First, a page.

Jessica published an earlier article describing EduScrum on July 9, 2021.
Last summer, I was struck with a lightning bolt of inspiration. After being beaten and torn down by distance learning during a pandemic I knew that my teaching needed to adapt to our changing lifestyle.
I found SCRUM and Agile by accident, but that accidental moment forever changed my life in and out of the classroom.
Agile is a lightweight framework where self-selected teams collaborate to create small increments of work to achieve a large goal. There is constant communication through visual tools like a kanban board. There is constant reflection, flexibility to change as new issues arise, and the ability to fail and rebuild without severe consequence.
It was clear from the moment I began my research that this was going to be the way to embed a standard curriculum with the essential skills that all students need to be successful in our ever-evolving world. Most importantly though, having no idea whether we would be in school, remote or hybrid, this was how my kids would stay connected and build community through this stressful time.
Building background information is never my problem. I am a speed reader that rips through books and consumes articles all day long. However, just like the students, I struggle with application.
The real question facing me as time marched towards the incoming school year was how do I implement agile and scrum into the classroom? How would my students feel about this new system? How could I create connections when I did not even know where my students would be?
The HOW had me running in circles.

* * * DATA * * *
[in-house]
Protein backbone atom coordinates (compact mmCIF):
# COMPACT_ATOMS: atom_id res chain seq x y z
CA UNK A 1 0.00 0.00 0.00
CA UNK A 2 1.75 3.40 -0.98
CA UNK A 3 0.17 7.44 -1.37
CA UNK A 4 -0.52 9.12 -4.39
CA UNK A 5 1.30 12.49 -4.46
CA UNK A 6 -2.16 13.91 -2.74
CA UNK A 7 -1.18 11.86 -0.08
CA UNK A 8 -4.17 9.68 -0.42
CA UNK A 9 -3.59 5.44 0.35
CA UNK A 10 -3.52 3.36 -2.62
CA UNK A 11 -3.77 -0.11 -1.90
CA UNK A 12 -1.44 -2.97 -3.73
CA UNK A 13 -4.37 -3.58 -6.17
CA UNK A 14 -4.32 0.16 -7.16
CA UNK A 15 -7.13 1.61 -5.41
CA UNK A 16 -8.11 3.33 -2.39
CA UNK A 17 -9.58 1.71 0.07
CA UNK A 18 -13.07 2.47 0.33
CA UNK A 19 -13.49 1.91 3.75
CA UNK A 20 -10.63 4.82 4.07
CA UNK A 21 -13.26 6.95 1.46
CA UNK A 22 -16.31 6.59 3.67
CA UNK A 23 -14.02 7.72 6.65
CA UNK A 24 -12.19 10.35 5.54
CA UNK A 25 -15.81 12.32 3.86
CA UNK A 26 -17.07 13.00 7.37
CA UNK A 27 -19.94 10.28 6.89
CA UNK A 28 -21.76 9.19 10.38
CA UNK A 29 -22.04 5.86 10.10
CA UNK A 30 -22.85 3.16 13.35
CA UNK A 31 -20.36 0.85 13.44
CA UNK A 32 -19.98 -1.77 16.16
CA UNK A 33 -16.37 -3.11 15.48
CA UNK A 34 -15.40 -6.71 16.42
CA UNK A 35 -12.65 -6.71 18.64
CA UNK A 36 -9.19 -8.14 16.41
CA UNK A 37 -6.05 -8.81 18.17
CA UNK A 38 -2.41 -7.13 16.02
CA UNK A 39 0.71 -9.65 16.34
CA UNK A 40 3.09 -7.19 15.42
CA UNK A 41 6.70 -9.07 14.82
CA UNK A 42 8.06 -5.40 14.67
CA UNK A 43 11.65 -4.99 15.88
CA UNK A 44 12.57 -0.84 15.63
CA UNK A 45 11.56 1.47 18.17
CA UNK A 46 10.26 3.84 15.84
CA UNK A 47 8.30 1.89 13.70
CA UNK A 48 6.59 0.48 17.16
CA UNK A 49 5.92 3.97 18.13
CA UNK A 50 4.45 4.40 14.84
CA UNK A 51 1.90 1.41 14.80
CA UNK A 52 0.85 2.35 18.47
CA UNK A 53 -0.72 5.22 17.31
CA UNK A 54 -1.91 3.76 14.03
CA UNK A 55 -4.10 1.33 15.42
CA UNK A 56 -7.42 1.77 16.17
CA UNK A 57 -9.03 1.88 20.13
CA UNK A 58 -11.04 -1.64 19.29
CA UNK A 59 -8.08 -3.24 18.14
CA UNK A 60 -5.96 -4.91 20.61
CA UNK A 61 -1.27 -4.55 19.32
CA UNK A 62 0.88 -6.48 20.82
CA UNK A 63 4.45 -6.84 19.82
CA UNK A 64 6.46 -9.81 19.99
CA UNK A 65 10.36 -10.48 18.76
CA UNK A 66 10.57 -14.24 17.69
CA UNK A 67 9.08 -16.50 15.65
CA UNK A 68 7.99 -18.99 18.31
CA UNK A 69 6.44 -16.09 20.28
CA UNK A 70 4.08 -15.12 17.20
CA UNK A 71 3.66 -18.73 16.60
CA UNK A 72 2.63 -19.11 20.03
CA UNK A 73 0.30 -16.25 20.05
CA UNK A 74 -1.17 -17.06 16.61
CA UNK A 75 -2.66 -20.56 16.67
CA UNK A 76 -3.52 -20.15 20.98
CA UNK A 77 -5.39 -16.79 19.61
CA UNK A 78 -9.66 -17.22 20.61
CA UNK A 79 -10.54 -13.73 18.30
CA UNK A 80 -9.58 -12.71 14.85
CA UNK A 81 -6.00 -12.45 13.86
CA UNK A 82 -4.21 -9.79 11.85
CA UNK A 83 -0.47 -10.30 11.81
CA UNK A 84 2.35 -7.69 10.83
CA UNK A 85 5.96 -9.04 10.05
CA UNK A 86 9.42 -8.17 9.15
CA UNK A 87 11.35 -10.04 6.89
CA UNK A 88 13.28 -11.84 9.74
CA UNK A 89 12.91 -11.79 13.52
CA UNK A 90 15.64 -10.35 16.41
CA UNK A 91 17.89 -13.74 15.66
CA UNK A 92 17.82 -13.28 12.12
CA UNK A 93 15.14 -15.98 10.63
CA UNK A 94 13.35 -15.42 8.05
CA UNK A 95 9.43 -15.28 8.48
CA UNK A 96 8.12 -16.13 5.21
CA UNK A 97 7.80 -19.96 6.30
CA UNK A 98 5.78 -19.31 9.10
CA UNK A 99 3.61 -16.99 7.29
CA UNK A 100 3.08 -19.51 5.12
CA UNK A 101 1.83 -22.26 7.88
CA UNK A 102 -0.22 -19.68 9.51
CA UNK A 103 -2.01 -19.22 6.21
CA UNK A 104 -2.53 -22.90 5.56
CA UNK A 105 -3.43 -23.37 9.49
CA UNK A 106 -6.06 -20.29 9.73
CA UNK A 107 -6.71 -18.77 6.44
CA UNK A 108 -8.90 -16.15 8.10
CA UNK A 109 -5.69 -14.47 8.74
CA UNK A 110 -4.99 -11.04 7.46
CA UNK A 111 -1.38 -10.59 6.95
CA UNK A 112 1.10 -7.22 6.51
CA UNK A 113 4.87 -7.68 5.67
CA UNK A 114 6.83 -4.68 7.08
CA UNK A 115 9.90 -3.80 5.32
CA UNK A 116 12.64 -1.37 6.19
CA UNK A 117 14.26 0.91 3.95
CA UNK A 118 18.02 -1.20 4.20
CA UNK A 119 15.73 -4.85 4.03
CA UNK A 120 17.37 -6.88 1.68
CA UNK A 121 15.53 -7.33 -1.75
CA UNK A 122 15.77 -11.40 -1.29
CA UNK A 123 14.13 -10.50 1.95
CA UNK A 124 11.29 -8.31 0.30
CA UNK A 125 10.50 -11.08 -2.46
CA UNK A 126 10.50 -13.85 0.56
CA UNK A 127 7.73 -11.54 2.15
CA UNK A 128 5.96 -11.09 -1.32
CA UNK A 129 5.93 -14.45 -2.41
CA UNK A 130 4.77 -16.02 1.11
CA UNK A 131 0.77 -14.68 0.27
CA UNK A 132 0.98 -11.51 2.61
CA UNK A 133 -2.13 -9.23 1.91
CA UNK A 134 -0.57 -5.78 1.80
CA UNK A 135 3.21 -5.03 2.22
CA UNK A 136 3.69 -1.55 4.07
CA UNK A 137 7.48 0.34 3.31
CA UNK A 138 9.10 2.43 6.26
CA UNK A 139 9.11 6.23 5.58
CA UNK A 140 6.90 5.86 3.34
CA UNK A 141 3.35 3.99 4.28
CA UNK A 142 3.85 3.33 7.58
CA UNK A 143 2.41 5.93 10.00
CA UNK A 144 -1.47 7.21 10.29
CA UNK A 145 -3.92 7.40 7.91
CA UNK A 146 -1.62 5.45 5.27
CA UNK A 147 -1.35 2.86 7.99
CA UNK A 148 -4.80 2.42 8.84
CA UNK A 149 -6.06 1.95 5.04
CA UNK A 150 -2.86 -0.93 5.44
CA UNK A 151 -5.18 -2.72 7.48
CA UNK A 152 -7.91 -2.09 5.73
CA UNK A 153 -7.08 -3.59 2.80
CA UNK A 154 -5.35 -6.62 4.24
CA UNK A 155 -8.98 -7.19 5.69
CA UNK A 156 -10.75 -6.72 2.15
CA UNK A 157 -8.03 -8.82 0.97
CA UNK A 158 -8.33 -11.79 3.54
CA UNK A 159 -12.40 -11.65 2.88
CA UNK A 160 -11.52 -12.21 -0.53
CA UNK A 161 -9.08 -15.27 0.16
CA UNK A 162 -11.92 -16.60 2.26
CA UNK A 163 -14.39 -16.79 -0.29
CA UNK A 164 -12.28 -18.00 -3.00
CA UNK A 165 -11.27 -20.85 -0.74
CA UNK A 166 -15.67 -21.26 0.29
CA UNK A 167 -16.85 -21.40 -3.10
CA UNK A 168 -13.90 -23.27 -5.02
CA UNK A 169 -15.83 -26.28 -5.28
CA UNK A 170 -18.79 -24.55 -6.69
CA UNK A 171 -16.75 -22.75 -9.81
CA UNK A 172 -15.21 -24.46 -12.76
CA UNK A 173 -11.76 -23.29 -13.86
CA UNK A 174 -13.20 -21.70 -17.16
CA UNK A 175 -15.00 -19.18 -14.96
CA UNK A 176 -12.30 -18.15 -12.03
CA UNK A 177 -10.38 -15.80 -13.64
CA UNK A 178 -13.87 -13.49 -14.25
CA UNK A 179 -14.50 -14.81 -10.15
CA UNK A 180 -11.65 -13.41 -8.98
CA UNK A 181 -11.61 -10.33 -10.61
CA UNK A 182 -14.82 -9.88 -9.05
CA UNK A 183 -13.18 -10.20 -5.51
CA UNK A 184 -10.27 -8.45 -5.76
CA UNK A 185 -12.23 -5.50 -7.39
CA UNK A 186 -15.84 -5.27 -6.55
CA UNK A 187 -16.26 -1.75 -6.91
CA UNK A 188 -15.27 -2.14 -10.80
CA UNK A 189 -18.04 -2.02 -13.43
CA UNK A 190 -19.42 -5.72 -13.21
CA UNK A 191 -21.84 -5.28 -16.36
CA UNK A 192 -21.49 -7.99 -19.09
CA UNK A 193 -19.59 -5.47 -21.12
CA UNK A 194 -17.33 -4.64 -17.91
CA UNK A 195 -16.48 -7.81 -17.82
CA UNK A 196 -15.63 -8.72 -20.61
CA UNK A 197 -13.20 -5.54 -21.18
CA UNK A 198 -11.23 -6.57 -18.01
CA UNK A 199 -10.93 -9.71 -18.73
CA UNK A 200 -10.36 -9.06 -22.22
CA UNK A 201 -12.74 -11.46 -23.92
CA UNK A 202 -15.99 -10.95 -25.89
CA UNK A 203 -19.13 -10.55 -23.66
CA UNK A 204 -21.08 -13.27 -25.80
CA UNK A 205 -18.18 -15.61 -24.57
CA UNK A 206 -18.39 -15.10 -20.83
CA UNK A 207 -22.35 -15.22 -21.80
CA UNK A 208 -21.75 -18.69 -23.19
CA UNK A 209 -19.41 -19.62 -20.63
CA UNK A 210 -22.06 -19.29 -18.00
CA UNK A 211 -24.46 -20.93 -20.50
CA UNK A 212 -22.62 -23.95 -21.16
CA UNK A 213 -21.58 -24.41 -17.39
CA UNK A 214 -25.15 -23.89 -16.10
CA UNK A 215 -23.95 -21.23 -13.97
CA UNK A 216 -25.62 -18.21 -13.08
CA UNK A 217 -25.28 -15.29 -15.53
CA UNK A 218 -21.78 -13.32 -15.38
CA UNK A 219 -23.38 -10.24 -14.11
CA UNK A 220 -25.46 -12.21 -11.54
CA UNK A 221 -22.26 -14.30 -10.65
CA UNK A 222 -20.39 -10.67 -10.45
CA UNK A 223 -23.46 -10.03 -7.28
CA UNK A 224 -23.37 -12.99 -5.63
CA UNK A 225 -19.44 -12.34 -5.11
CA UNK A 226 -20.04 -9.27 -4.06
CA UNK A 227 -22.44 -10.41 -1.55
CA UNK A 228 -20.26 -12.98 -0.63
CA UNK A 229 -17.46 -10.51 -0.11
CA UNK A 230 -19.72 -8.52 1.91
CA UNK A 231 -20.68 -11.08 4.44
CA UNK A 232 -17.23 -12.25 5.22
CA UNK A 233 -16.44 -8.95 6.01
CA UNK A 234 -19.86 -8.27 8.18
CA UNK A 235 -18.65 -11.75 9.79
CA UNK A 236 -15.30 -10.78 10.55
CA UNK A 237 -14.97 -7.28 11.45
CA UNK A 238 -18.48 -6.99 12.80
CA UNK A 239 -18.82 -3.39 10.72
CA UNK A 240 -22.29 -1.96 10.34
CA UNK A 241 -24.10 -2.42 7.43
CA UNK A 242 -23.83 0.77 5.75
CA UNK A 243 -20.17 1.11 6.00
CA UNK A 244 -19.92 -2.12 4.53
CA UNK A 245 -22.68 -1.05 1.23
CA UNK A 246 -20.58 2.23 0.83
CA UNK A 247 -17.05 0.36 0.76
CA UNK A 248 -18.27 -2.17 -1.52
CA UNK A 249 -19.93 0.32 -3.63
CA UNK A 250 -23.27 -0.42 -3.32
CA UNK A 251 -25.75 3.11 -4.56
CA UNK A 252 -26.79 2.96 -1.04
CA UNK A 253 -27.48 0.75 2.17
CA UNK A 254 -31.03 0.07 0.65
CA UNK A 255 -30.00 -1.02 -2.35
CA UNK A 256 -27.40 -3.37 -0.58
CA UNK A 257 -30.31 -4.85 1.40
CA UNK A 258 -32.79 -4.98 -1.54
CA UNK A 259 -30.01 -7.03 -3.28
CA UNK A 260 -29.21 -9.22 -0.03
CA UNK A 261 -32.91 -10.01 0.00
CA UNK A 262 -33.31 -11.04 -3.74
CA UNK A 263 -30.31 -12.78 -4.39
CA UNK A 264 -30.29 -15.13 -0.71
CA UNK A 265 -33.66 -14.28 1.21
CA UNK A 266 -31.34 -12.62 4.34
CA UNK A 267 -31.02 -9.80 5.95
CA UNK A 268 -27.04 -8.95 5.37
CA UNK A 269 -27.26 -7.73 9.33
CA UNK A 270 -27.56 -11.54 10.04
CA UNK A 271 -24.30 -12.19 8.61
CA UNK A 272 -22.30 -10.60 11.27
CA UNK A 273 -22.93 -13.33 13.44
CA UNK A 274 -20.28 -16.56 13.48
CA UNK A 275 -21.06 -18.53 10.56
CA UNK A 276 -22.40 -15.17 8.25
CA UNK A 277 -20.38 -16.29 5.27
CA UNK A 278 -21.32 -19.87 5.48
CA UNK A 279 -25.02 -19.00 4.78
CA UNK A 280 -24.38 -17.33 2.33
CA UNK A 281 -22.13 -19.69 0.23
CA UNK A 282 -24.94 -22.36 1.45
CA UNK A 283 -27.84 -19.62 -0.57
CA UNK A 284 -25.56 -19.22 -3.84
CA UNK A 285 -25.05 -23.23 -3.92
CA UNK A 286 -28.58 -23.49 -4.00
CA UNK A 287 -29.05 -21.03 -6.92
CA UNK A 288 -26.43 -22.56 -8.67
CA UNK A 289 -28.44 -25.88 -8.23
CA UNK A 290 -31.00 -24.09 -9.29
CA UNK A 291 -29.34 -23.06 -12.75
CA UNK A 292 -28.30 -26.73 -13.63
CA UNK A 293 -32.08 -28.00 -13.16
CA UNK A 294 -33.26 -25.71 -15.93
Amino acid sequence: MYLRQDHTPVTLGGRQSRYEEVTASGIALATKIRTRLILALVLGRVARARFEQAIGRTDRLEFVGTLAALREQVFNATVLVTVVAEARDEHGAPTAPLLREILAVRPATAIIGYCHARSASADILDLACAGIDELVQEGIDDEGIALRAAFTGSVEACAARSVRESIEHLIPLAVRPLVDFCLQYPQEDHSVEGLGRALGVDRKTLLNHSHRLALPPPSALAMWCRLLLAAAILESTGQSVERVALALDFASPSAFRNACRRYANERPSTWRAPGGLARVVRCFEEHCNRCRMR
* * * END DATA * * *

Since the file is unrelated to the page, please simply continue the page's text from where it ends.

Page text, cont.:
First I decided to implement EduScrum. This framework was built for educators to adapt to their classrooms. Like SCRUM some rituals had to be taught and executed. These rituals: Sprint planning, Sprint, Daily SCRUM, Sprint Retrospective, and Sprint Review, helped me to frame out my first unit. It felt safe knowing that there was a system to follow as I dove into something completely new. However, I still did not know what this looked like.
I created the driving questions, the task statement (The unit hook), and the celebration criteria (standards in student language). I made a template for the Flap (visual work board). I still had no idea where to start.
Do I tell kids we’re doing eduScrum?
How exactly do I let them plan their own project?
I know my role is Scrum Master and Project Manager, but…. HOW?
I began to panic. Cold sweaty palms and a pit in my stomach followed. My response? Twitter. Of course.
I started to look for eduScrum on Twitter and luckily found @eduScrum. After diving deep into their timeline, I decided I needed to have some guts and just reach out. Hoping that there was some compassionate soul on the other end of the @eduScrum handle I typed out a DM asking for help, half hoping someone was there and half thinking my request would never be answered.
Five minutes later Willy Wiljands messaged me back and we set a time to answer my questions through zoom. I had questions about how to start, my role, curriculum, but mostly how to guide students through this process. He had exceptional answers for everything.
Mr. Wiljands developed EduScrum from the basis of SCRUM. He is an incredible veteran teacher that has dedicated his time to bringing SCRUM into the classroom because of its benefits for the entire educational system.